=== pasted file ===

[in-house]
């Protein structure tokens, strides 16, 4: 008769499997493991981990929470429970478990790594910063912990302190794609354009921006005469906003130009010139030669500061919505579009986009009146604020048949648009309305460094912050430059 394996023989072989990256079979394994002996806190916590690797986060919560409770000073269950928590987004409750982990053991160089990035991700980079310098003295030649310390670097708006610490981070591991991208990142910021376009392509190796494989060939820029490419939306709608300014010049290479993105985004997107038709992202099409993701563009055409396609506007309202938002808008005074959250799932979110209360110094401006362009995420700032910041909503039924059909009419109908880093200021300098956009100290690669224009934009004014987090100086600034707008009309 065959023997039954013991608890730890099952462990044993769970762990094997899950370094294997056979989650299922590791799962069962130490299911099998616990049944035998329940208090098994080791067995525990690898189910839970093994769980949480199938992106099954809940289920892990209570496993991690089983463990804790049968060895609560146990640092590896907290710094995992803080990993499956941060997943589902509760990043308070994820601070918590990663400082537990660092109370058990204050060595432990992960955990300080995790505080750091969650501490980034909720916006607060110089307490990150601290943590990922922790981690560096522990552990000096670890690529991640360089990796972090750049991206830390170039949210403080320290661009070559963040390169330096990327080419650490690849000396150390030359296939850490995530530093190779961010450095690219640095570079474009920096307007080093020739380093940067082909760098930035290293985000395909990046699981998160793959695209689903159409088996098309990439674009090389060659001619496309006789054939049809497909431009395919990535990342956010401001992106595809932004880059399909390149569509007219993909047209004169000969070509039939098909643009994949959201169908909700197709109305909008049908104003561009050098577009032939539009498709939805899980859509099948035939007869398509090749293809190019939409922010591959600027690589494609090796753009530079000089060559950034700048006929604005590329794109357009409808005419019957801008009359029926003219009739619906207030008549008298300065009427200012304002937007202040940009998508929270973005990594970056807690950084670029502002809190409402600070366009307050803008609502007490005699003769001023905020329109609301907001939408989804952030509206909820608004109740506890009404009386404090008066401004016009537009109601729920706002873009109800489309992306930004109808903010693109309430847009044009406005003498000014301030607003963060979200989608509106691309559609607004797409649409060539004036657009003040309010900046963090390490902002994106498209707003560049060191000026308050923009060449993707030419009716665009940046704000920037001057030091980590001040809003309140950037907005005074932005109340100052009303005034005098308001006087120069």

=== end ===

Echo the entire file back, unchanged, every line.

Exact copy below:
[in-house]
């Protein structure tokens, strides 16, 4: 008769499997493991981990929470429970478990790594910063912990302190794609354009921006005469906003130009010139030669500061919505579009986009009146604020048949648009309305460094912050430059 394996023989072989990256079979394994002996806190916590690797986060919560409770000073269950928590987004409750982990053991160089990035991700980079310098003295030649310390670097708006610490981070591991991208990142910021376009392509190796494989060939820029490419939306709608300014010049290479993105985004997107038709992202099409993701563009055409396609506007309202938002808008005074959250799932979110209360110094401006362009995420700032910041909503039924059909009419109908880093200021300098956009100290690669224009934009004014987090100086600034707008009309 065959023997039954013991608890730890099952462990044993769970762990094997899950370094294997056979989650299922590791799962069962130490299911099998616990049944035998329940208090098994080791067995525990690898189910839970093994769980949480199938992106099954809940289920892990209570496993991690089983463990804790049968060895609560146990640092590896907290710094995992803080990993499956941060997943589902509760990043308070994820601070918590990663400082537990660092109370058990204050060595432990992960955990300080995790505080750091969650501490980034909720916006607060110089307490990150601290943590990922922790981690560096522990552990000096670890690529991640360089990796972090750049991206830390170039949210403080320290661009070559963040390169330096990327080419650490690849000396150390030359296939850490995530530093190779961010450095690219640095570079474009920096307007080093020739380093940067082909760098930035290293985000395909990046699981998160793959695209689903159409088996098309990439674009090389060659001619496309006789054939049809497909431009395919990535990342956010401001992106595809932004880059399909390149569509007219993909047209004169000969070509039939098909643009994949959201169908909700197709109305909008049908104003561009050098577009032939539009498709939805899980859509099948035939007869398509090749293809190019939409922010591959600027690589494609090796753009530079000089060559950034700048006929604005590329794109357009409808005419019957801008009359029926003219009739619906207030008549008298300065009427200012304002937007202040940009998508929270973005990594970056807690950084670029502002809190409402600070366009307050803008609502007490005699003769001023905020329109609301907001939408989804952030509206909820608004109740506890009404009386404090008066401004016009537009109601729920706002873009109800489309992306930004109808903010693109309430847009044009406005003498000014301030607003963060979200989608509106691309559609607004797409649409060539004036657009003040309010900046963090390490902002994106498209707003560049060191000026308050923009060449993707030419009716665009940046704000920037001057030091980590001040809003309140950037907005005074932005109340100052009303005034005098308001006087120069």